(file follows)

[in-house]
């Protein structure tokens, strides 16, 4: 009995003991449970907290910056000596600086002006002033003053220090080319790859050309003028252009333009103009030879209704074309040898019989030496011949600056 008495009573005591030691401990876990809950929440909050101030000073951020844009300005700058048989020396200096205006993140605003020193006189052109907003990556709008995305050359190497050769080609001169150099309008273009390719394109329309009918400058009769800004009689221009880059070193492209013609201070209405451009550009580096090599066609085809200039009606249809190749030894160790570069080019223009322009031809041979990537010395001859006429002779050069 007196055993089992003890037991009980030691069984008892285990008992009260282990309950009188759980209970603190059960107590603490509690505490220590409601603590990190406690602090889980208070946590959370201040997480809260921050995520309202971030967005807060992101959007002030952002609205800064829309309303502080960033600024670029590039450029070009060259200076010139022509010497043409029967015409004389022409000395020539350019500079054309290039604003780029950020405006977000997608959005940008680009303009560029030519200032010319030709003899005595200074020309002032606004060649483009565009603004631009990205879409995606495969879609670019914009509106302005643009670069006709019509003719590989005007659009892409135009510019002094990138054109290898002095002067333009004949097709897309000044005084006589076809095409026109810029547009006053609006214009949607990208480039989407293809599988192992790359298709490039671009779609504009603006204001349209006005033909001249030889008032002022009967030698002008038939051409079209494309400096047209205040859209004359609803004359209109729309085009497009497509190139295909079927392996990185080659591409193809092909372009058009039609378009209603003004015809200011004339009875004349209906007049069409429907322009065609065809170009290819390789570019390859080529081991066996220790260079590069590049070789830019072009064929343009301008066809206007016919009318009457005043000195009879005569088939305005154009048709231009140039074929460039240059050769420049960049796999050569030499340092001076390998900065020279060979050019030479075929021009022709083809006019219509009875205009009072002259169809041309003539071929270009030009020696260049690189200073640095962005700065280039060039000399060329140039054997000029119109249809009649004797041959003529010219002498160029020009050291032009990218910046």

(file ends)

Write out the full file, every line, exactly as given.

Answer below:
[in-house]
């Protein structure tokens, strides 16, 4: 009995003991449970907290910056000596600086002006002033003053220090080319790859050309003028252009333009103009030879209704074309040898019989030496011949600056 008495009573005591030691401990876990809950929440909050101030000073951020844009300005700058048989020396200096205006993140605003020193006189052109907003990556709008995305050359190497050769080609001169150099309008273009390719394109329309009918400058009769800004009689221009880059070193492209013609201070209405451009550009580096090599066609085809200039009606249809190749030894160790570069080019223009322009031809041979990537010395001859006429002779050069 007196055993089992003890037991009980030691069984008892285990008992009260282990309950009188759980209970603190059960107590603490509690505490220590409601603590990190406690602090889980208070946590959370201040997480809260921050995520309202971030967005807060992101959007002030952002609205800064829309309303502080960033600024670029590039450029070009060259200076010139022509010497043409029967015409004389022409000395020539350019500079054309290039604003780029950020405006977000997608959005940008680009303009560029030519200032010319030709003899005595200074020309002032606004060649483009565009603004631009990205879409995606495969879609670019914009509106302005643009670069006709019509003719590989005007659009892409135009510019002094990138054109290898002095002067333009004949097709897309000044005084006589076809095409026109810029547009006053609006214009949607990208480039989407293809599988192992790359298709490039671009779609504009603006204001349209006005033909001249030889008032002022009967030698002008038939051409079209494309400096047209205040859209004359609803004359209109729309085009497009497509190139295909079927392996990185080659591409193809092909372009058009039609378009209603003004015809200011004339009875004349209906007049069409429907322009065609065809170009290819390789570019390859080529081991066996220790260079590069590049070789830019072009064929343009301008066809206007016919009318009457005043000195009879005569088939305005154009048709231009140039074929460039240059050769420049960049796999050569030499340092001076390998900065020279060979050019030479075929021009022709083809006019219509009875205009009072002259169809041309003539071929270009030009020696260049690189200073640095962005700065280039060039000399060329140039054997000029119109249809009649004797041959003529010219002498160029020009050291032009990218910046």